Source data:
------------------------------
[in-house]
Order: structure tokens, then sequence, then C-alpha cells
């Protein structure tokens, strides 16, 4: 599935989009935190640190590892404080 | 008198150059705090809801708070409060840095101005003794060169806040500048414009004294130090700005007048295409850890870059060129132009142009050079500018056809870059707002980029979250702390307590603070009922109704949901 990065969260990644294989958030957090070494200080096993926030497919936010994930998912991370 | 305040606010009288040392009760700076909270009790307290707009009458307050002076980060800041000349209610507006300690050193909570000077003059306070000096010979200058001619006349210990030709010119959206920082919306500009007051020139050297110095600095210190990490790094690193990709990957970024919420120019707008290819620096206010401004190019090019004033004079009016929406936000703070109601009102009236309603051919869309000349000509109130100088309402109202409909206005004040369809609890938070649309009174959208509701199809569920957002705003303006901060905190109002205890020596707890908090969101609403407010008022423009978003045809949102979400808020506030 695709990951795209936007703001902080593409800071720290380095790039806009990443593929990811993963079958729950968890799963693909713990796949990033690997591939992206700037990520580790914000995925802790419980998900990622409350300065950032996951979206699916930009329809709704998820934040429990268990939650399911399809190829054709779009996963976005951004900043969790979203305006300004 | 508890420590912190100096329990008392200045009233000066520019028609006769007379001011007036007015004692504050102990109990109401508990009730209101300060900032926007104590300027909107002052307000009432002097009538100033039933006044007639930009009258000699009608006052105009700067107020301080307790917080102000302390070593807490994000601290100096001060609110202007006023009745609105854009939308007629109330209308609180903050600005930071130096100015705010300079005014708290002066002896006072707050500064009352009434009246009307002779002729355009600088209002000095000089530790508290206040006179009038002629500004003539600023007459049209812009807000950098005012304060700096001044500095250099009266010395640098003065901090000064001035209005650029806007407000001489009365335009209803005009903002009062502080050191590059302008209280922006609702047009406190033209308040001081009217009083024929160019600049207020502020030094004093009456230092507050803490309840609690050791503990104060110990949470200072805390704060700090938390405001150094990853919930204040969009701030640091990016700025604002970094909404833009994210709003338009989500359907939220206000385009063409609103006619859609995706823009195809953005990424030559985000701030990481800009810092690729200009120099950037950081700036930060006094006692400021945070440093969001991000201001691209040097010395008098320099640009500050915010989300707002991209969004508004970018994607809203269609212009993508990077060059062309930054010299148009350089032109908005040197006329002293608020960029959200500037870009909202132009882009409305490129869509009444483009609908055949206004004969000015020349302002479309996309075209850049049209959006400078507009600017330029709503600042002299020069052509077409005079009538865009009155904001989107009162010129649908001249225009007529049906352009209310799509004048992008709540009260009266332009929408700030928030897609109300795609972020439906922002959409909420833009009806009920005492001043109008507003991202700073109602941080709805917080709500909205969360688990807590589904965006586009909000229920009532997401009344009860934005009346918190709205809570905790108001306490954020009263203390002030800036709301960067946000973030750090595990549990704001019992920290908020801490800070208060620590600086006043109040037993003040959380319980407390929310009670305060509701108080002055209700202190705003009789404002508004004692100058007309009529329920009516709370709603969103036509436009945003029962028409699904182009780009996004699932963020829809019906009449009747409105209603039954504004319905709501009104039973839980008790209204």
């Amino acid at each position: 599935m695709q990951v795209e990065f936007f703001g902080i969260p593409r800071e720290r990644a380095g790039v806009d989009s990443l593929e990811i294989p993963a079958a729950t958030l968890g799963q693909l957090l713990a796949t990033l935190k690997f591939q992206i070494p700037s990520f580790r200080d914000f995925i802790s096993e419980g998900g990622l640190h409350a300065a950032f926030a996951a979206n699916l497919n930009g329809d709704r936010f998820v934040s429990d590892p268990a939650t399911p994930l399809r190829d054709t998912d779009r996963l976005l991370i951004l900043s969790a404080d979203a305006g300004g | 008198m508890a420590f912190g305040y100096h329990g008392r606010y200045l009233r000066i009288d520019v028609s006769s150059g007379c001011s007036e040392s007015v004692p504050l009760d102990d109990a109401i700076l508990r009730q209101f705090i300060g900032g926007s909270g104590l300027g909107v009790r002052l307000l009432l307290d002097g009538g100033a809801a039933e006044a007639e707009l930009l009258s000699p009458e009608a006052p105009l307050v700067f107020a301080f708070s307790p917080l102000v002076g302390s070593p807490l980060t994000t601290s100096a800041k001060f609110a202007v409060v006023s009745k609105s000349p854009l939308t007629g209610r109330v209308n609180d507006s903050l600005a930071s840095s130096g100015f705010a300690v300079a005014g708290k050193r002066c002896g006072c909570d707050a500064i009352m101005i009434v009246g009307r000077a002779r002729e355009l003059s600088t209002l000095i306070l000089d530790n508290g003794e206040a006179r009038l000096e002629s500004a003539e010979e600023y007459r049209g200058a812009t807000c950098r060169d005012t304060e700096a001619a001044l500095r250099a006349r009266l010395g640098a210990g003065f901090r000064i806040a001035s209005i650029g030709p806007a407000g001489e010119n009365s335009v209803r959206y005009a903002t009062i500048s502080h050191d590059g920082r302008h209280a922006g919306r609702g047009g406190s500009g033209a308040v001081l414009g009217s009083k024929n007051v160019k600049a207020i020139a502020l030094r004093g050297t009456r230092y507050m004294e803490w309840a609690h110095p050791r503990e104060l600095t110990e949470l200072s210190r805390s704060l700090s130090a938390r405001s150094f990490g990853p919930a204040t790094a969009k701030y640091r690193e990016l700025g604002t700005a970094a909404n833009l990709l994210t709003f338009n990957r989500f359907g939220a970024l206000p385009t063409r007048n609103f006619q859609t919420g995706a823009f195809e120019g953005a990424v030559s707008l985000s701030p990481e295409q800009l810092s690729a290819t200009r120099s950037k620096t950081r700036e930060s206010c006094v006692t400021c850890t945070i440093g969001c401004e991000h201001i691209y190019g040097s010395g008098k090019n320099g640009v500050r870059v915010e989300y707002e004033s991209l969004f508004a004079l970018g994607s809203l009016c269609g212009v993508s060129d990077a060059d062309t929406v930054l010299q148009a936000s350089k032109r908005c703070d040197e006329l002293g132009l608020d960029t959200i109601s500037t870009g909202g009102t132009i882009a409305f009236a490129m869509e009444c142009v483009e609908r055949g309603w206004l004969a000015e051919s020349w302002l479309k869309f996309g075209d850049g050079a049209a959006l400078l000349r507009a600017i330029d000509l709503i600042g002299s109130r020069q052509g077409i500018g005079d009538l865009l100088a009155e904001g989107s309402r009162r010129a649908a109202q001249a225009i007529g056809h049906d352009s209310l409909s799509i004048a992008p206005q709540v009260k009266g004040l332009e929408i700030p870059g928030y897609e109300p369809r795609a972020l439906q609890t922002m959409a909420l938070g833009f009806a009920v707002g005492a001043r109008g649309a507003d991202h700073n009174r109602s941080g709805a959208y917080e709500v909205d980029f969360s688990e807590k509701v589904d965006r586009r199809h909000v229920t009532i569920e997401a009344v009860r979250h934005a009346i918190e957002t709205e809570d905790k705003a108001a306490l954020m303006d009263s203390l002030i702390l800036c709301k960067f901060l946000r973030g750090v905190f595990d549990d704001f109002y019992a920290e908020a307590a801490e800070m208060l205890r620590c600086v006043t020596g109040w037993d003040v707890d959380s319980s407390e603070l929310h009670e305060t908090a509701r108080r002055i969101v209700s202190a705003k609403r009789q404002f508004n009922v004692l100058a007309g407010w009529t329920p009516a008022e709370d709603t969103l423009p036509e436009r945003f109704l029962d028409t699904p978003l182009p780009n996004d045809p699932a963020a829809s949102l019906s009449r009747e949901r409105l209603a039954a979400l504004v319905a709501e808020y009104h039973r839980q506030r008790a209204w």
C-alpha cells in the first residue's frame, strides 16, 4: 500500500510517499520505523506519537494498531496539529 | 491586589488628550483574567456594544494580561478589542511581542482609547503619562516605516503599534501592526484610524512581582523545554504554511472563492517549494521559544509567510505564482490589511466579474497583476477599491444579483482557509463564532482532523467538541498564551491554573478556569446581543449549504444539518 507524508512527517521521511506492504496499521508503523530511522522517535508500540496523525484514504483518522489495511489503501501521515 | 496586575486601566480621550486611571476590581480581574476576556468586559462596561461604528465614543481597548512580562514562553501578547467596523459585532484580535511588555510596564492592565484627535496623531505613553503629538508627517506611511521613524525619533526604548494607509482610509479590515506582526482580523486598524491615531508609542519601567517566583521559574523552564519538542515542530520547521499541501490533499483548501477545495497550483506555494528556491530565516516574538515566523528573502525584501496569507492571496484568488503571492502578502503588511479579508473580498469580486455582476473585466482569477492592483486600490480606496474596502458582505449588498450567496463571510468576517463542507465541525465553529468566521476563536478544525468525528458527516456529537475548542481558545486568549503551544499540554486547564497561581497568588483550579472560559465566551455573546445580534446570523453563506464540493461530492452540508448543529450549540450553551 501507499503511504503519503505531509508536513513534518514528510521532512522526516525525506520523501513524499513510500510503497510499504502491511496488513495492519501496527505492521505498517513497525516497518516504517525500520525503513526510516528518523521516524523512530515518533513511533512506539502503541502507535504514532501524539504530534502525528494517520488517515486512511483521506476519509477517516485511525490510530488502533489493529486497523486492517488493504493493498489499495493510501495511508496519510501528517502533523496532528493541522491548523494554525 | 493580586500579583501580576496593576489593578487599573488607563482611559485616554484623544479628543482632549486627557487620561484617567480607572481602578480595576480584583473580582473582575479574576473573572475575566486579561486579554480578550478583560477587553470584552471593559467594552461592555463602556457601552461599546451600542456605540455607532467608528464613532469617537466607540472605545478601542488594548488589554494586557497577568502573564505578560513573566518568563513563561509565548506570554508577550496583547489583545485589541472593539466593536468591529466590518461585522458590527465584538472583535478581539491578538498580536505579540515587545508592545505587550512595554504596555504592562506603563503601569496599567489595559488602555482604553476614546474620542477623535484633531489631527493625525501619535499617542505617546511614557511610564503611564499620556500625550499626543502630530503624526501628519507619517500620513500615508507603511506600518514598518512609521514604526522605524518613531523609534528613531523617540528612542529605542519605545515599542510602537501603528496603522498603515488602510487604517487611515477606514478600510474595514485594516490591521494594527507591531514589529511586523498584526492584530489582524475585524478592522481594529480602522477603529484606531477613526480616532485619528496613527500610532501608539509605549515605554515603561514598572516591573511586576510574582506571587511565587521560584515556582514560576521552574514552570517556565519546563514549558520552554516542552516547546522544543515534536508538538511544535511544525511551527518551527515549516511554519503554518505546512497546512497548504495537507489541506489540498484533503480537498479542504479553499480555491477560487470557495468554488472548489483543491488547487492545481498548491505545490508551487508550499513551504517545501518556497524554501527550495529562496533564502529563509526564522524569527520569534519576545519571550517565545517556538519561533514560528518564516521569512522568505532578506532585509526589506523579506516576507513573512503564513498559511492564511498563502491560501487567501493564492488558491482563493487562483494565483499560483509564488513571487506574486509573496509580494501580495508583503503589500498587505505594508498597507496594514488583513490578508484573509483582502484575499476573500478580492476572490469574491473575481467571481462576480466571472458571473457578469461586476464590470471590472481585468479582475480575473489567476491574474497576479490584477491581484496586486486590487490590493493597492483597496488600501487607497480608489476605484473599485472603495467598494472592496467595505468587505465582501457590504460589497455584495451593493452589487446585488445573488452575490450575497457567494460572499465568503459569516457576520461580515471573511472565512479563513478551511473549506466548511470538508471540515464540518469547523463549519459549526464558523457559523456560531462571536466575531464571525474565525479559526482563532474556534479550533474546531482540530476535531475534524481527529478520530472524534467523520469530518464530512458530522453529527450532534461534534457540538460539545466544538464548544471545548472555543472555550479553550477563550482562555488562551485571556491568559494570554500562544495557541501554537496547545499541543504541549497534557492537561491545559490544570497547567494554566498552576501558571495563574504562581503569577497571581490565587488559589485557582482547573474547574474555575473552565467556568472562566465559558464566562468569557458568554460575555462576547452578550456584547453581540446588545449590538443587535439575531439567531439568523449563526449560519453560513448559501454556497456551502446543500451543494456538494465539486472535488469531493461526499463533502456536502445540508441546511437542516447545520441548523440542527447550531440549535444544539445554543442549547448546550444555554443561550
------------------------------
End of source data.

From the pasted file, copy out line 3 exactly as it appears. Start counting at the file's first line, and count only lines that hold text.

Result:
């Protein structure tokens, strides 16, 4: 599935989009935190640190590892404080 | 008198150059705090809801708070409060840095101005003794060169806040500048414009004294130090700005007048295409850890870059060129132009142009050079500018056809870059707002980029979250702390307590603070009922109704949901 990065969260990644294989958030957090070494200080096993926030497919936010994930998912991370 | 305040606010009288040392009760700076909270009790307290707009009458307050002076980060800041000349209610507006300690050193909570000077003059306070000096010979200058001619006349210990030709010119959206920082919306500009007051020139050297110095600095210190990490790094690193990709990957970024919420120019707008290819620096206010401004190019090019004033004079009016929406936000703070109601009102009236309603051919869309000349000509109130100088309402109202409909206005004040369809609890938070649309009174959208509701199809569920957002705003303006901060905190109002205890020596707890908090969101609403407010008022423009978003045809949102979400808020506030 695709990951795209936007703001902080593409800071720290380095790039806009990443593929990811993963079958729950968890799963693909713990796949990033690997591939992206700037990520580790914000995925802790419980998900990622409350300065950032996951979206699916930009329809709704998820934040429990268990939650399911399809190829054709779009996963976005951004900043969790979203305006300004 | 508890420590912190100096329990008392200045009233000066520019028609006769007379001011007036007015004692504050102990109990109401508990009730209101300060900032926007104590300027909107002052307000009432002097009538100033039933006044007639930009009258000699009608006052105009700067107020301080307790917080102000302390070593807490994000601290100096001060609110202007006023009745609105854009939308007629109330209308609180903050600005930071130096100015705010300079005014708290002066002896006072707050500064009352009434009246009307002779002729355009600088209002000095000089530790508290206040006179009038002629500004003539600023007459049209812009807000950098005012304060700096001044500095250099009266010395640098003065901090000064001035209005650029806007407000001489009365335009209803005009903002009062502080050191590059302008209280922006609702047009406190033209308040001081009217009083024929160019600049207020502020030094004093009456230092507050803490309840609690050791503990104060110990949470200072805390704060700090938390405001150094990853919930204040969009701030640091990016700025604002970094909404833009994210709003338009989500359907939220206000385009063409609103006619859609995706823009195809953005990424030559985000701030990481800009810092690729200009120099950037950081700036930060006094006692400021945070440093969001991000201001691209040097010395008098320099640009500050915010989300707002991209969004508004970018994607809203269609212009993508990077060059062309930054010299148009350089032109908005040197006329002293608020960029959200500037870009909202132009882009409305490129869509009444483009609908055949206004004969000015020349302002479309996309075209850049049209959006400078507009600017330029709503600042002299020069052509077409005079009538865009009155904001989107009162010129649908001249225009007529049906352009209310799509004048992008709540009260009266332009929408700030928030897609109300795609972020439906922002959409909420833009009806009920005492001043109008507003991202700073109602941080709805917080709500909205969360688990807590589904965006586009909000229920009532997401009344009860934005009346918190709205809570905790108001306490954020009263203390002030800036709301960067946000973030750090595990549990704001019992920290908020801490800070208060620590600086006043109040037993003040959380319980407390929310009670305060509701108080002055209700202190705003009789404002508004004692100058007309009529329920009516709370709603969103036509436009945003029962028409699904182009780009996004699932963020829809019906009449009747409105209603039954504004319905709501009104039973839980008790209204």